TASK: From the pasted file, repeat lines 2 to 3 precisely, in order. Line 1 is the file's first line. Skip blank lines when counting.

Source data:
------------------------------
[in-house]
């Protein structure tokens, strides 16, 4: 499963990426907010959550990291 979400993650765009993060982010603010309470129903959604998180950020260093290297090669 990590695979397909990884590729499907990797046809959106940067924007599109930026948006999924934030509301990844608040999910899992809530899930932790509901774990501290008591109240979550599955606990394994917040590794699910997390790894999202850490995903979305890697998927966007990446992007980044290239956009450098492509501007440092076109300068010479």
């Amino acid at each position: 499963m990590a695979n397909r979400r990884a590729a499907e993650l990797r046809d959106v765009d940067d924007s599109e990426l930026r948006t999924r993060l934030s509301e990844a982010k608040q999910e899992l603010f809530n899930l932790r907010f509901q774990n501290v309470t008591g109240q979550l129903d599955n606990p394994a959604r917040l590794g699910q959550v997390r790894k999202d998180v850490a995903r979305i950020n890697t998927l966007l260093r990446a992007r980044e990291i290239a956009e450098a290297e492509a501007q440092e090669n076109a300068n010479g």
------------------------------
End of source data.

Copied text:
């Protein structure tokens, strides 16, 4: 499963990426907010959550990291 979400993650765009993060982010603010309470129903959604998180950020260093290297090669 990590695979397909990884590729499907990797046809959106940067924007599109930026948006999924934030509301990844608040999910899992809530899930932790509901774990501290008591109240979550599955606990394994917040590794699910997390790894999202850490995903979305890697998927966007990446992007980044290239956009450098492509501007440092076109300068010479």
């Amino acid at each position: 499963m990590a695979n397909r979400r990884a590729a499907e993650l990797r046809d959106v765009d940067d924007s599109e990426l930026r948006t999924r993060l934030s509301e990844a982010k608040q999910e899992l603010f809530n899930l932790r907010f509901q774990n501290v309470t008591g109240q979550l129903d599955n606990p394994a959604r917040l590794g699910q959550v997390r790894k999202d998180v850490a995903r979305i950020n890697t998927l966007l260093r990446a992007r980044e990291i290239a956009e450098a290297e492509a501007q440092e090669n076109a300068n010479g």